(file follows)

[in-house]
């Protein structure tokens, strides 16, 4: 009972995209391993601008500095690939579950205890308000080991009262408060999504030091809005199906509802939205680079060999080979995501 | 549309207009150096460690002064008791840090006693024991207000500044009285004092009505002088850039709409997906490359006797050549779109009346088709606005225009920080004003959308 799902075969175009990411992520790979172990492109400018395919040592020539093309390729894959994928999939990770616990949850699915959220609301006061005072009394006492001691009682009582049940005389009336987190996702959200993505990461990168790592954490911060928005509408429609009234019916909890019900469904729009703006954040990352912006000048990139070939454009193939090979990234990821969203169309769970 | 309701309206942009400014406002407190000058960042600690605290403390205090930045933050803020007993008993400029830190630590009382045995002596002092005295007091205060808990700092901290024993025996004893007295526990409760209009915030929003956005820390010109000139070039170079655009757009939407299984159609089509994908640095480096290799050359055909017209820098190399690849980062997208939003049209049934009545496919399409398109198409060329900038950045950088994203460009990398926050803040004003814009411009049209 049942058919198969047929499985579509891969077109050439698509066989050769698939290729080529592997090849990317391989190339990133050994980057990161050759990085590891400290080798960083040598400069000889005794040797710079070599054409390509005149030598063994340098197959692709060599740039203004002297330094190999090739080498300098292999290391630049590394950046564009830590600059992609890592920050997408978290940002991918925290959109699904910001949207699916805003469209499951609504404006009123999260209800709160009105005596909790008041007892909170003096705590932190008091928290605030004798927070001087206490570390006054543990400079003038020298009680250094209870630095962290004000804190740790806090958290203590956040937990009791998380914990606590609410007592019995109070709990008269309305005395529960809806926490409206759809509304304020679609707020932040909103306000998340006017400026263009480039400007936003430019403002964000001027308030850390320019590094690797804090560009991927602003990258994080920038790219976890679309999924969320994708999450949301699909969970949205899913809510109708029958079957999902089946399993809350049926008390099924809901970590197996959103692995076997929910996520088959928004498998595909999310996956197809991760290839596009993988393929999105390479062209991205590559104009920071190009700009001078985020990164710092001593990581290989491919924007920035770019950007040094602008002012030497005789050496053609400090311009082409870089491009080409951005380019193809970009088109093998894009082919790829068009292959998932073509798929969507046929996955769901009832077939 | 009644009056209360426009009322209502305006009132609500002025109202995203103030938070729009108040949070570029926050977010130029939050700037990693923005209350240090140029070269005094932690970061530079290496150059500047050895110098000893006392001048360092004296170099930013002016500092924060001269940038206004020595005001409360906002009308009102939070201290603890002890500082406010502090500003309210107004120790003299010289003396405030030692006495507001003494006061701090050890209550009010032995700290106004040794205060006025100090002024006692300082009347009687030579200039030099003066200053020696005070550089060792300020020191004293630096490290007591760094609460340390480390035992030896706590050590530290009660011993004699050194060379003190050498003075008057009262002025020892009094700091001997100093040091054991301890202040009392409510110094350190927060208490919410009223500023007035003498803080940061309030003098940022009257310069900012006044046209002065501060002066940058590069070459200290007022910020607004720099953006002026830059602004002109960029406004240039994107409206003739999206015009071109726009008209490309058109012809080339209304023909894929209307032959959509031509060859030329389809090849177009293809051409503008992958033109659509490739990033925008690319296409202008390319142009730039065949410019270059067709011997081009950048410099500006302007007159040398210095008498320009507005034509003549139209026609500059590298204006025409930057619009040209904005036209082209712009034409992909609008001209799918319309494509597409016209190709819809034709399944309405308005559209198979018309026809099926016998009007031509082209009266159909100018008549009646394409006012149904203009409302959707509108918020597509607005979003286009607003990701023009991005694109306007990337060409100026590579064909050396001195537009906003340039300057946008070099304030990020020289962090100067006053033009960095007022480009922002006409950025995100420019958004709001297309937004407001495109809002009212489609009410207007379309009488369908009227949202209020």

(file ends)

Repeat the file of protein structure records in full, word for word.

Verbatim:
[in-house]
């Protein structure tokens, strides 16, 4: 009972995209391993601008500095690939579950205890308000080991009262408060999504030091809005199906509802939205680079060999080979995501 | 549309207009150096460690002064008791840090006693024991207000500044009285004092009505002088850039709409997906490359006797050549779109009346088709606005225009920080004003959308 799902075969175009990411992520790979172990492109400018395919040592020539093309390729894959994928999939990770616990949850699915959220609301006061005072009394006492001691009682009582049940005389009336987190996702959200993505990461990168790592954490911060928005509408429609009234019916909890019900469904729009703006954040990352912006000048990139070939454009193939090979990234990821969203169309769970 | 309701309206942009400014406002407190000058960042600690605290403390205090930045933050803020007993008993400029830190630590009382045995002596002092005295007091205060808990700092901290024993025996004893007295526990409760209009915030929003956005820390010109000139070039170079655009757009939407299984159609089509994908640095480096290799050359055909017209820098190399690849980062997208939003049209049934009545496919399409398109198409060329900038950045950088994203460009990398926050803040004003814009411009049209 049942058919198969047929499985579509891969077109050439698509066989050769698939290729080529592997090849990317391989190339990133050994980057990161050759990085590891400290080798960083040598400069000889005794040797710079070599054409390509005149030598063994340098197959692709060599740039203004002297330094190999090739080498300098292999290391630049590394950046564009830590600059992609890592920050997408978290940002991918925290959109699904910001949207699916805003469209499951609504404006009123999260209800709160009105005596909790008041007892909170003096705590932190008091928290605030004798927070001087206490570390006054543990400079003038020298009680250094209870630095962290004000804190740790806090958290203590956040937990009791998380914990606590609410007592019995109070709990008269309305005395529960809806926490409206759809509304304020679609707020932040909103306000998340006017400026263009480039400007936003430019403002964000001027308030850390320019590094690797804090560009991927602003990258994080920038790219976890679309999924969320994708999450949301699909969970949205899913809510109708029958079957999902089946399993809350049926008390099924809901970590197996959103692995076997929910996520088959928004498998595909999310996956197809991760290839596009993988393929999105390479062209991205590559104009920071190009700009001078985020990164710092001593990581290989491919924007920035770019950007040094602008002012030497005789050496053609400090311009082409870089491009080409951005380019193809970009088109093998894009082919790829068009292959998932073509798929969507046929996955769901009832077939 | 009644009056209360426009009322209502305006009132609500002025109202995203103030938070729009108040949070570029926050977010130029939050700037990693923005209350240090140029070269005094932690970061530079290496150059500047050895110098000893006392001048360092004296170099930013002016500092924060001269940038206004020595005001409360906002009308009102939070201290603890002890500082406010502090500003309210107004120790003299010289003396405030030692006495507001003494006061701090050890209550009010032995700290106004040794205060006025100090002024006692300082009347009687030579200039030099003066200053020696005070550089060792300020020191004293630096490290007591760094609460340390480390035992030896706590050590530290009660011993004699050194060379003190050498003075008057009262002025020892009094700091001997100093040091054991301890202040009392409510110094350190927060208490919410009223500023007035003498803080940061309030003098940022009257310069900012006044046209002065501060002066940058590069070459200290007022910020607004720099953006002026830059602004002109960029406004240039994107409206003739999206015009071109726009008209490309058109012809080339209304023909894929209307032959959509031509060859030329389809090849177009293809051409503008992958033109659509490739990033925008690319296409202008390319142009730039065949410019270059067709011997081009950048410099500006302007007159040398210095008498320009507005034509003549139209026609500059590298204006025409930057619009040209904005036209082209712009034409992909609008001209799918319309494509597409016209190709819809034709399944309405308005559209198979018309026809099926016998009007031509082209009266159909100018008549009646394409006012149904203009409302959707509108918020597509607005979003286009607003990701023009991005694109306007990337060409100026590579064909050396001195537009906003340039300057946008070099304030990020020289962090100067006053033009960095007022480009922002006409950025995100420019958004709001297309937004407001495109809002009212489609009410207007379309009488369908009227949202209020």